1839 - Fox Talbot announced the first positive/negative process within weeks of Daguerre.

William Henry Fox Talbot (1800 – 1877) was an English MP, scientist, inventor and amateur artist now best remembered as the father of the negative-positive process that is the basis of modern analogue photography. While on honeymoon in Italy in 1833 he was dissatisfied with his ability to sketch the landscapes. On his return, he experimented with ways to capture and retain the images cast in a camera obscura. On hearing the unexpected news of the invention of the daguerreotype, Talbot scrambled to make a public claim and within weeks had presented details to the Royal Society in London showing several paper photographs he had made in 1835.

At the time of Talbot’s announcement, his ‘art of photogenic drawing’ was better suited for recording the shadows of plant specimens or inanimate objects by direct contact – now known as photograms – than for camera images of people or scenes.

The Calotype process

This process uses a paper negative to make a print with a softer, less sharp image than the daguerreotype, but because a negative is produced, it is possible to make multiple copies. In this technique, a sheet of paper coated with silver chloride was exposed to light in a camera obscura; those areas hit by light became dark in tone, yielding a negative image.

The revolutionary aspect of the process lay in Talbot’s discovery of a chemical (gallic acid) that could be used to ‘develop’ the image on the paper—i.e., accelerate the silver chloride chemical reaction to the light it had been exposed to. The developing process permitted much shorter exposure times in the camera, down from one hour to one minute.

Talbot patented his process in 1841, which meant it was never taken up widely in the commercial sphere where the Daguerreotype was the preferred method. Instead, the calotype was adopted by amateurs, artists and scientists. This patent, and challenges to its perceived infringement by Frederick Scott Archer’s wet collodion process, have, perhaps unjustly, tarnished Talbot’s reputation. Lord Rosse, then President of the Royal Society, was to the fore in persuading him to relinquish the patent. In any case, the process was superseded in the mid 1850s by the wet collodion process.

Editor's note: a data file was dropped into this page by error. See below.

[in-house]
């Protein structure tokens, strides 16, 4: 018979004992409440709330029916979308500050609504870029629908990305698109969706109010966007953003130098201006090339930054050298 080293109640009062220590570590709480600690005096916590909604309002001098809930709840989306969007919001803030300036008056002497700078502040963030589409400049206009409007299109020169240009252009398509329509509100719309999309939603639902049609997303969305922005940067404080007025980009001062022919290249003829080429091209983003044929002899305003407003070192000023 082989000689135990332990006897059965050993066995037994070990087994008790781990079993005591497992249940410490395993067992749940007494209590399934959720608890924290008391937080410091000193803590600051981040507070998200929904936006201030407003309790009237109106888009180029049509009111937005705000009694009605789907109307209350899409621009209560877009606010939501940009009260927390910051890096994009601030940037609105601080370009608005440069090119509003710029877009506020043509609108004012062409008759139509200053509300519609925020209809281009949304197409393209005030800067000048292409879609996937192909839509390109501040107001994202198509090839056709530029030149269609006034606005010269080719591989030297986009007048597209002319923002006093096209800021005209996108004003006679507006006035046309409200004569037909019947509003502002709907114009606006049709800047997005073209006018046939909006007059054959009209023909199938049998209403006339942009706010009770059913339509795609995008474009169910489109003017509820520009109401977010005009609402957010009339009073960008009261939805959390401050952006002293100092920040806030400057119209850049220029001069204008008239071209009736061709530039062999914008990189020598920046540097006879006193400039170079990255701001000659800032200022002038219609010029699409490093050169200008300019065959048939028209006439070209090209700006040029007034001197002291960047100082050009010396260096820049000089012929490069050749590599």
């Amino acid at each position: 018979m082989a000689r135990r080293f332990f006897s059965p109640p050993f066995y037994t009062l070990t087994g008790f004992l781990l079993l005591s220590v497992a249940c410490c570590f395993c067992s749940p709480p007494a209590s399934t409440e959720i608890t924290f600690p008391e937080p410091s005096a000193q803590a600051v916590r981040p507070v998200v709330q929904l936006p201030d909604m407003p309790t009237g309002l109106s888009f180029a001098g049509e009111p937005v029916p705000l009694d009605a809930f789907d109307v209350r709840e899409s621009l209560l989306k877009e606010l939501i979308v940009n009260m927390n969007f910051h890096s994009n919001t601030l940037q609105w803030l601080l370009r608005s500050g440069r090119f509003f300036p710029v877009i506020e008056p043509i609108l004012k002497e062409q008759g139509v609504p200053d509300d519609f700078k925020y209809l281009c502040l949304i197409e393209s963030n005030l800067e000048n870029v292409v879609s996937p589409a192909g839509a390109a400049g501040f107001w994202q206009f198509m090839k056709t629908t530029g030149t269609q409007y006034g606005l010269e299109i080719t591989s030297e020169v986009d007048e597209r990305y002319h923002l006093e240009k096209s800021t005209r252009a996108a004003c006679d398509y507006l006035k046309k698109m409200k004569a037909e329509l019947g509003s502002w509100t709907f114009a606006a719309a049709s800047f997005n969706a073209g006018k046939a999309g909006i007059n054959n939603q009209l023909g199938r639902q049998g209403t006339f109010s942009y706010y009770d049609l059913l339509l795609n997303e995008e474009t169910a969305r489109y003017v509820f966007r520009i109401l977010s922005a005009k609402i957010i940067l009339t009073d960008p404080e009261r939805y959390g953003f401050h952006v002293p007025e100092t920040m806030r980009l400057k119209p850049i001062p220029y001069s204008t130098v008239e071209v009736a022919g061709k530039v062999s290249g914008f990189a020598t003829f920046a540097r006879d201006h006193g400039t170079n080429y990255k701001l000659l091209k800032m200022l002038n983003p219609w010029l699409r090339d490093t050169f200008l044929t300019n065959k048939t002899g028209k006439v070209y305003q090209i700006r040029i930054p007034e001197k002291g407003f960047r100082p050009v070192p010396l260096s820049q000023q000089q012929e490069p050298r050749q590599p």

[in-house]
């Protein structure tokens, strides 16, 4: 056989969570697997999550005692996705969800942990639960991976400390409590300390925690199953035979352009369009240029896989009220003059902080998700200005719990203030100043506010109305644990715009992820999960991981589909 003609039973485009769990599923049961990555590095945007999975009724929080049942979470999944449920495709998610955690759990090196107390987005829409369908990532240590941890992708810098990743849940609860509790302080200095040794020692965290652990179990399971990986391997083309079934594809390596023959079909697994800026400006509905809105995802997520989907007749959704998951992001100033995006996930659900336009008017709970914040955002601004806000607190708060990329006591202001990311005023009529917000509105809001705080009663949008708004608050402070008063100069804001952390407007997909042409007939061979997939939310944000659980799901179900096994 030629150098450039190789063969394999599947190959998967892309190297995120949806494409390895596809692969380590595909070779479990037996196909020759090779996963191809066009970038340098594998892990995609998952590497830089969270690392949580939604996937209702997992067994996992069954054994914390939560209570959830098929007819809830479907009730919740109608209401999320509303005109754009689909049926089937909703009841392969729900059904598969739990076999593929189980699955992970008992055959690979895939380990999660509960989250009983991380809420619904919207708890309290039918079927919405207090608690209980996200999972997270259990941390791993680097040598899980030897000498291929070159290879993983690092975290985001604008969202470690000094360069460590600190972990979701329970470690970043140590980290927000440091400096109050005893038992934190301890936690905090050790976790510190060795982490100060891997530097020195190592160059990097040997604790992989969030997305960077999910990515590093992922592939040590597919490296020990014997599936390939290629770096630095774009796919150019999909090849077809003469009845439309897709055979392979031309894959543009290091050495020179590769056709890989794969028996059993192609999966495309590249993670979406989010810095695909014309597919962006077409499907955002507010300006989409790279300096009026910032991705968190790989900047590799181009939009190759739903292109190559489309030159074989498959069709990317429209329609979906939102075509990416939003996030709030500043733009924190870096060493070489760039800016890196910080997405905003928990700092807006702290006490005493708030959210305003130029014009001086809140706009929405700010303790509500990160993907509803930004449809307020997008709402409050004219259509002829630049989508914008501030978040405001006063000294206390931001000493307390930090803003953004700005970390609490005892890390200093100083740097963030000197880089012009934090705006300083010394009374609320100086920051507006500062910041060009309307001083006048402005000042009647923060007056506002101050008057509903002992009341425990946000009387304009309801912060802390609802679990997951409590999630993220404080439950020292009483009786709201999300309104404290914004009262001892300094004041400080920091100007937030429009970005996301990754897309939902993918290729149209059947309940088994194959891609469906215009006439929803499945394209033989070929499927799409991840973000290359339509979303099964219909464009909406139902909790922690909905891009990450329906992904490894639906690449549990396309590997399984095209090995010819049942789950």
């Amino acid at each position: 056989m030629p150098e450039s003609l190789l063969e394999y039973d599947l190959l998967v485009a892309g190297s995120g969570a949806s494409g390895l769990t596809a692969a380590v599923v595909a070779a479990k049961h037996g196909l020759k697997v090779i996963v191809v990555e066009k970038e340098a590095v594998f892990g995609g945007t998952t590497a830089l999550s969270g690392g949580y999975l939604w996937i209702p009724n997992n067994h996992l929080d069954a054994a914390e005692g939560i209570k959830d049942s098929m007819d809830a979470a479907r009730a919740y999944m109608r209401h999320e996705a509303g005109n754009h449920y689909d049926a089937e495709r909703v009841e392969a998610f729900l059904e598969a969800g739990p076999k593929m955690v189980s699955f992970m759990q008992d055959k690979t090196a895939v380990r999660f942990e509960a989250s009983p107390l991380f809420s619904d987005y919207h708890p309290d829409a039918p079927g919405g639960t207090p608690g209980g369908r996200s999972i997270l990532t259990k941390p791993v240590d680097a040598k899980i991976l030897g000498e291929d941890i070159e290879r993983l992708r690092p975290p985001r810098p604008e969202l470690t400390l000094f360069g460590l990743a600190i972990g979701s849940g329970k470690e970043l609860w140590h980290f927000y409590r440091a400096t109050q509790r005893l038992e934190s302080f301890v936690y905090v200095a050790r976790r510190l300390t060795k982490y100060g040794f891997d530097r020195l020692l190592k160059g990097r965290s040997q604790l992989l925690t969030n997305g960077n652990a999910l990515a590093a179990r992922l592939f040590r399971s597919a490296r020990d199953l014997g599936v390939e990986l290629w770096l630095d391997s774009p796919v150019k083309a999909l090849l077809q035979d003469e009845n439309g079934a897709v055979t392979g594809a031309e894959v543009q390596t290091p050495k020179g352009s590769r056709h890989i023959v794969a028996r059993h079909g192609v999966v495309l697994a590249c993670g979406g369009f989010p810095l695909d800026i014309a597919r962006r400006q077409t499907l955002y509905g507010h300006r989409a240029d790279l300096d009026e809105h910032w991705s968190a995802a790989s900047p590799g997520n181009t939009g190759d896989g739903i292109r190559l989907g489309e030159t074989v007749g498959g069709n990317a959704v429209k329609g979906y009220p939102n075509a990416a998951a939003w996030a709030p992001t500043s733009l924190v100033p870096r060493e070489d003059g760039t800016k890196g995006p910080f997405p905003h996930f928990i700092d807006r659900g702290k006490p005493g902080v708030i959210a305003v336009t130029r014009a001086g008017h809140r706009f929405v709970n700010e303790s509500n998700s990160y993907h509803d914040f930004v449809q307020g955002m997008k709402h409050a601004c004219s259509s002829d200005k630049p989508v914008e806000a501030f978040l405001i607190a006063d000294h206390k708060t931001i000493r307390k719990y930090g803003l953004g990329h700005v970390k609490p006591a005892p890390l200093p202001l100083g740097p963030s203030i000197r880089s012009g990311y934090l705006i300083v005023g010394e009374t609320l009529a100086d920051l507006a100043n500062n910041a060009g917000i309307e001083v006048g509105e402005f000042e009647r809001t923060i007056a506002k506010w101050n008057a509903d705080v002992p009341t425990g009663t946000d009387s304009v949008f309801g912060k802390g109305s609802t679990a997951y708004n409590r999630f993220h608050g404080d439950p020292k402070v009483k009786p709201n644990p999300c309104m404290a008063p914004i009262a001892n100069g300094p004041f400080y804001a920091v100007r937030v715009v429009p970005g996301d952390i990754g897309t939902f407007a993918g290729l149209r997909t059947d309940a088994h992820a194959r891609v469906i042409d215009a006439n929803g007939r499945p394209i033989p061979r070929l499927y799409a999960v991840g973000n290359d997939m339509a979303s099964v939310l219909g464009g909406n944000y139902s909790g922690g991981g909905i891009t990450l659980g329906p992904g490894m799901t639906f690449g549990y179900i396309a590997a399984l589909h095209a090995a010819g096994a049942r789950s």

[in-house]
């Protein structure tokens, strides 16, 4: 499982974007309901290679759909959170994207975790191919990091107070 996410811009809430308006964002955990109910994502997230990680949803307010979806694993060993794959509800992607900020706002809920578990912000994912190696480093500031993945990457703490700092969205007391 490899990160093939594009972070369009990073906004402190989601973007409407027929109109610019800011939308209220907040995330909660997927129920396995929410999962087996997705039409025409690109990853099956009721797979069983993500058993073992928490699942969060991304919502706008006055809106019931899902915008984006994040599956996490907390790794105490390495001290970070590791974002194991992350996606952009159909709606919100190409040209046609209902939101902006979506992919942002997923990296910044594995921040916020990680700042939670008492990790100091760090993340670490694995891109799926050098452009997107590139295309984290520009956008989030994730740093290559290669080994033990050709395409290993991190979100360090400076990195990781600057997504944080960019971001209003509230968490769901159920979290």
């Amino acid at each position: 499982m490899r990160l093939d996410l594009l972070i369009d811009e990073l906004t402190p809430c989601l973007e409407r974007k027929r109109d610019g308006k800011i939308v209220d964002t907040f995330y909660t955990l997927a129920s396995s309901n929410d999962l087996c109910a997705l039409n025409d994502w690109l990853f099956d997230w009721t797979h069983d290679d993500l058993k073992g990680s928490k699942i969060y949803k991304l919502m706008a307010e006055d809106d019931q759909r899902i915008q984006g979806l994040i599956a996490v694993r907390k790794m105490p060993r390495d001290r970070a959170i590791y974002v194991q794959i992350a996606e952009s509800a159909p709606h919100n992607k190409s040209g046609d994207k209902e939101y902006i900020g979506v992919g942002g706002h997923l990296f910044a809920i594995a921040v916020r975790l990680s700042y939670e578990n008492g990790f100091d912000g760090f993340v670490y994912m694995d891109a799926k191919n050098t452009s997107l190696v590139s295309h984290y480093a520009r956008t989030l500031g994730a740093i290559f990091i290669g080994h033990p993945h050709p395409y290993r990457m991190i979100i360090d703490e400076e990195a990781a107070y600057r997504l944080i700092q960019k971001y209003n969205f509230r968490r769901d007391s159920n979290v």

Talbot’s achievements in photo-engraving have tended to be neglected, but they are of enormous significance in the development of mass circulation photography.
In 1852 he patented his ‘photographic engraving’ process, which produced an intaglio plate that could be printed by conventional methods—the final rendering of the photographic image was in stable printer’s ink. By 1858 he had evolved a much improved process which he called ‘photoglyphic engraving’ and a second patent was granted. These were direct ancestors of the modern photogravure process, and while they did not succeed commercially within his lifetime, Talbot was on absolutely the right track in this pursuit. He continued to perfect these processes until the end of his life, finally spending more time on photomechanical printing than he ever had on photography. The 1862 International Exhibition in London awarded him a prize medal for photoglyphic engraving.

Talbot was in direct communication with many of the leading Irish photographic pioneers including Lord Rosse and Mary Parsons, Countess of Rosse, William Holland Furlong, the King Tenisons and Francis Stewart Beatty.

Submit a Comment

Your email address will not be published. Required fields are marked *